The reverse supply chain is an integral part of any manufacturer’s business, but did you know that it also contributes to the overall health of the global economy? For one example of this, you can look to South Africa. Global Manufacturing reported that manufacturing is the country’s second largest economic sector, but in the past few years, it has been struggling to remain competitive with its neighboring countries.
In order to climb out of an economic hole and drive innovation, South Africa turned to the reverse supply chain. This is not the only example of economic renewal by using the reverse supply chain. Countries, cities, and even small mom-and-pop shops leverage the reverse supply chain and enjoy long-lasting financial benefits.
A nation on-board with the reverse supply chain
Businesses in South Africa and other similar economies rely on the reverse supply chain to acquire products and goods at a low cost, as well as sell their assets globally at their calculated worth, but the benefits do not end there. As spending decreases and profits rise, businesses can also create new jobs and increase production. As a result, countries like South Africa will see the direct effects of higher GDP and improved import/export rates.
Global markets are impacted by reverse logistics just as much as revenue streams are affected.
The difference in the U.S.
While South Africa provides an example of how the reverse supply chain sustains the economy overseas, it works a bit differently stateside. In fact, the U.S. relies heavily on reverse logistics, with it contributing greatly to GDP. Supply Chain 24/7 cited the Reverse Logistics Association’s findings as of May 2013: The volume of returns annually is estimated at between $150 and $200 billion at cost, representing approximately 0.7 percent of GNP and 6 percent of the Census Bureau’s figure of $3.5 trillion total U.S. annual retail sales.
However, this is most likely due to the environment in the U.S., where the reverse supply chain is often leveraged in order to generate a return on investment. While many large businesses turn to reverse logistics to increase working capital, some smaller businesses often benefit by purchasing lower priced used equipment and others wouldn’t be able to profit and grow without purchasing equipment on the secondary market, contributing significantly to the economy.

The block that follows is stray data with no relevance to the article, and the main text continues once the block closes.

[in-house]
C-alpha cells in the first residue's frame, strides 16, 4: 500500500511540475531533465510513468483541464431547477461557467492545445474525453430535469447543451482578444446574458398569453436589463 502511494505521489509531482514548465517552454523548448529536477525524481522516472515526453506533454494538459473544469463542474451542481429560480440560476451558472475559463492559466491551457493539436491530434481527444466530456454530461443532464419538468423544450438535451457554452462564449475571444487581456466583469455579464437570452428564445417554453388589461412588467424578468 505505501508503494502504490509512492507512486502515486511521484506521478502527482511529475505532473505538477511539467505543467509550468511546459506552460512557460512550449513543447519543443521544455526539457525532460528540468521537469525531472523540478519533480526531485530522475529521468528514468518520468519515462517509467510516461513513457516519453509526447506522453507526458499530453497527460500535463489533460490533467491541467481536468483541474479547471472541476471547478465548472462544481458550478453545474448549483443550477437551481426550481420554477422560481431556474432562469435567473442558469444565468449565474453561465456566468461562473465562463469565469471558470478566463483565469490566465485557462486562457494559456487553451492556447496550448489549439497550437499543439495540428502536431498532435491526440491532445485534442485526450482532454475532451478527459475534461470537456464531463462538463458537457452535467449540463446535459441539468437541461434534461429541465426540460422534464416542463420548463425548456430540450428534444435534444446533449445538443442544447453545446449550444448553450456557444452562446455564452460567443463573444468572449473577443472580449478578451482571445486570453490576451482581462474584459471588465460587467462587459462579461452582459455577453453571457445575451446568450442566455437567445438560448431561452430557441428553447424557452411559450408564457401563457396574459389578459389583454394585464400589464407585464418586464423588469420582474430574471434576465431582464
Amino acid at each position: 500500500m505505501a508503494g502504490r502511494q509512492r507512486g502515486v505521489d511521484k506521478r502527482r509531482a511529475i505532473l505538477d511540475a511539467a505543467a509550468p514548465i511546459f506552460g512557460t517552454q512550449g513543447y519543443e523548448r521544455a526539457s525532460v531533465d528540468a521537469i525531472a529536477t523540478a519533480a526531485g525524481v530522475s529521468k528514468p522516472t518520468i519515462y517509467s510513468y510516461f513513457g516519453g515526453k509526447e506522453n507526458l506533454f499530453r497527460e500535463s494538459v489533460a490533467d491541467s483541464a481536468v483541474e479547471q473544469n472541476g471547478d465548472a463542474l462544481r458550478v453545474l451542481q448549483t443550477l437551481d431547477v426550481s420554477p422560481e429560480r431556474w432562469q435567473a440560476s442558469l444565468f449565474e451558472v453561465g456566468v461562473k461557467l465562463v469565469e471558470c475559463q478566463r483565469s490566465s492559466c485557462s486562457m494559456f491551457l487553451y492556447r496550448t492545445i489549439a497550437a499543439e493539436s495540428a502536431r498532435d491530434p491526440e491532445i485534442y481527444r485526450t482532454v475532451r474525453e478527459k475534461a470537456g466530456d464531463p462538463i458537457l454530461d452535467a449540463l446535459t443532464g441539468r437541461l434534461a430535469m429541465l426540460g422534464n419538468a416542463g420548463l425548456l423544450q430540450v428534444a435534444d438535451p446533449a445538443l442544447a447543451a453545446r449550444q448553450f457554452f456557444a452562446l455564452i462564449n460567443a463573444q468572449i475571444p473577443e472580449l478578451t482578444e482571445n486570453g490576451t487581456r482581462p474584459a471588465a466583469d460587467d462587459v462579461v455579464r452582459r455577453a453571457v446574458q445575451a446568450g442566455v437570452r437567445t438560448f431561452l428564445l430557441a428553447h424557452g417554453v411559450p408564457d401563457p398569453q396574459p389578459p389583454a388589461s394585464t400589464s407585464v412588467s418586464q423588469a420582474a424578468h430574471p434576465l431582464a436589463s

Around the globe
Today, it is difficult to identify a country that isn’t benefiting economically due to reverse logistics. Click Green reported that Scotland can add nearly £2 billion to its economy through remanufacturing this year, and the sectors involved in this supply chain economy are similar to those leveraging reverse logistics in South America: automotive, aerospace, and energy. In a different article from the same news source, experts and academics posited that the U.K. could lose £3 billion if it doesn’t “fully embrace the commercial opportunities of the remanufacturing revolution.”
Revolution is an ideal term to describe the reverse supply chain’s impact on the global economy. While manufacturers certainly turned to reverse logistics in the past, the renewed interest in these best practices means that more businesses will work with trusted asset management partners.
A global outlook on the reverse supply chain is imperative to organizational success.
Executives and managers overseas recently boasted about the benefits of the reverse supply chain.
“Supporting remanufacturing and closed-loop resource use should be a no-brainer. Incorporating remanufacturing into business models and products not only provides economic and environmental benefits, it can also create new opportunities for business growth and employment,” Aleyn Smith-Gillespie, Associate Director at the Carbon Trust, told Click Green.
As for the future
Smith-Gillespie made an interesting point when she mentioned the environmental benefits, as those need to be considered by the whole world to help cut down of the use of natural resources. The bottom line is that e-waste will only grow in magnitude in the coming years, as technology has never been so fundamental to a business’ success. The problem, however, is that innovations come quickly, and employees always want the latest and greatest tech. The reverse supply chain is perfect in that regard, as it provides both a cost effective and environmentally friendly way of recycling e-waste.
The secondary market for electronics helps developing nations improve their local economies, procuring everything from pre-owned smartphones to servers at a low cost. This allows business to remain competitive and innovative despite the lack of technology vendors in those countries.
In prosperous nations, the recouped investment on unused technologies can be put toward new tools and solutions. While this might be more popular in office environments, the parallels to manufacturing are easy to draw. Assets such as automobiles and machinery are not easy to dispose of, but with the reverse supply chain, there will always be a company looking for less expensive equipment.
Manufacturers need to take advantage of the reverse supply chain and build a successful business model, but the additional positive impact that these best practices have on the economy should not be overlooked.
To ensure reverse logistics success, organizations should work with trusted asset management partners to maximize working capital and become more efficient in these process. They have the global perspective and industry connections required to reach other nations market, boosting local economies and those overseas at the same time.